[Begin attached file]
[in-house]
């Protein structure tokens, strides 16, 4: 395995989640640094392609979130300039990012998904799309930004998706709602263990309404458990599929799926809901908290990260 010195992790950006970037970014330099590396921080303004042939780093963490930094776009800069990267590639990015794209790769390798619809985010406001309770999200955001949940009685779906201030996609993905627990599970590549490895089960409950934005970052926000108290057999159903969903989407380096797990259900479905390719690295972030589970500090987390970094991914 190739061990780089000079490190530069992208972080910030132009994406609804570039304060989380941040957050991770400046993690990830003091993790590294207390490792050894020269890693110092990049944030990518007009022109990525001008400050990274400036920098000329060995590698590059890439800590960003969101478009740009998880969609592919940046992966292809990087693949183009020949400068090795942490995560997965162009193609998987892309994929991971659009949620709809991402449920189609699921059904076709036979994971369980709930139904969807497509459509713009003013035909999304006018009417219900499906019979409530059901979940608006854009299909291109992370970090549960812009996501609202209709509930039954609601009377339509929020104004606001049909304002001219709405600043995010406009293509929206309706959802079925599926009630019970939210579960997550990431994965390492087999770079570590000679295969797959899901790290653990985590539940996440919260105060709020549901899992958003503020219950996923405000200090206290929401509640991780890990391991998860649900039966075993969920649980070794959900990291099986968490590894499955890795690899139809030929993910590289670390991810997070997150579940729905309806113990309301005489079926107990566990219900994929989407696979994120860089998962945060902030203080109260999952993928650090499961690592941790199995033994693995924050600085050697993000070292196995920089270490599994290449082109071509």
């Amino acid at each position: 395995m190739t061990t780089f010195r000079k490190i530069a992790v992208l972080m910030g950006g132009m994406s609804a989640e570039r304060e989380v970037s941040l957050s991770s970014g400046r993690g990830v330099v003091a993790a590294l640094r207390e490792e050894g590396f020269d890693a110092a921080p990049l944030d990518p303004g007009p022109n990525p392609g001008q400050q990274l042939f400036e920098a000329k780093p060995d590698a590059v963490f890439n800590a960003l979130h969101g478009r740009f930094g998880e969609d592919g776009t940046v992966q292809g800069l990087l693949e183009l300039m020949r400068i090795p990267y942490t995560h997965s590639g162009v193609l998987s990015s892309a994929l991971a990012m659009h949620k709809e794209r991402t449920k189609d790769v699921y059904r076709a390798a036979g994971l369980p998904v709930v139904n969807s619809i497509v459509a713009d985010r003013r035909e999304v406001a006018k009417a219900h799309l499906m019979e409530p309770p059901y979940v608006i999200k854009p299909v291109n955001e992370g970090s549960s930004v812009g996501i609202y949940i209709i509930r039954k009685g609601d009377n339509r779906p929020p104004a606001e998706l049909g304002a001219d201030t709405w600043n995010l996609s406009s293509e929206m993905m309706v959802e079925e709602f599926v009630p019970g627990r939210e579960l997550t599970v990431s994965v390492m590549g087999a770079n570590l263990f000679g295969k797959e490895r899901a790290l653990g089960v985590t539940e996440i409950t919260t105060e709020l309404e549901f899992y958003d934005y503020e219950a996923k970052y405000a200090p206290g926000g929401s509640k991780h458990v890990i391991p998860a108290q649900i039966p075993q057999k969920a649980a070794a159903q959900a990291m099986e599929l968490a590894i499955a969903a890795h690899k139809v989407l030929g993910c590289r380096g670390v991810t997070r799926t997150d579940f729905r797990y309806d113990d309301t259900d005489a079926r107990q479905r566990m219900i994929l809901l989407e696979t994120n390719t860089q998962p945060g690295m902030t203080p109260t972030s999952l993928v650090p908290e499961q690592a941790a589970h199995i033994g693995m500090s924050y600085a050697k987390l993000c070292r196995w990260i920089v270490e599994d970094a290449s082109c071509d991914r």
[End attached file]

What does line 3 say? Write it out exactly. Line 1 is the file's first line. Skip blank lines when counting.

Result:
């Amino acid at each position: 395995m190739t061990t780089f010195r000079k490190i530069a992790v992208l972080m910030g950006g132009m994406s609804a989640e570039r304060e989380v970037s941040l957050s991770s970014g400046r993690g990830v330099v003091a993790a590294l640094r207390e490792e050894g590396f020269d890693a110092a921080p990049l944030d990518p303004g007009p022109n990525p392609g001008q400050q990274l042939f400036e920098a000329k780093p060995d590698a590059v963490f890439n800590a960003l979130h969101g478009r740009f930094g998880e969609d592919g776009t940046v992966q292809g800069l990087l693949e183009l300039m020949r400068i090795p990267y942490t995560h997965s590639g162009v193609l998987s990015s892309a994929l991971a990012m659009h949620k709809e794209r991402t449920k189609d790769v699921y059904r076709a390798a036979g994971l369980p998904v709930v139904n969807s619809i497509v459509a713009d985010r003013r035909e999304v406001a006018k009417a219900h799309l499906m019979e409530p309770p059901y979940v608006i999200k854009p299909v291109n955001e992370g970090s549960s930004v812009g996501i609202y949940i209709i509930r039954k009685g609601d009377n339509r779906p929020p104004a606001e998706l049909g304002a001219d201030t709405w600043n995010l996609s406009s293509e929206m993905m309706v959802e079925e709602f599926v009630p019970g627990r939210e579960l997550t599970v990431s994965v390492m590549g087999a770079n570590l263990f000679g295969k797959e490895r899901a790290l653990g089960v985590t539940e996440i409950t919260t105060e709020l309404e549901f899992y958003d934005y503020e219950a996923k970052y405000a200090p206290g926000g929401s509640k991780h458990v890990i391991p998860a108290q649900i039966p075993q057999k969920a649980a070794a159903q959900a990291m099986e599929l968490a590894i499955a969903a890795h690899k139809v989407l030929g993910c590289r380096g670390v991810t997070r799926t997150d579940f729905r797990y309806d113990d309301t259900d005489a079926r107990q479905r566990m219900i994929l809901l989407e696979t994120n390719t860089q998962p945060g690295m902030t203080p109260t972030s999952l993928v650090p908290e499961q690592a941790a589970h199995i033994g693995m500090s924050y600085a050697k987390l993000c070292r196995w990260i920089v270490e599994d970094a290449s082109c071509d991914r």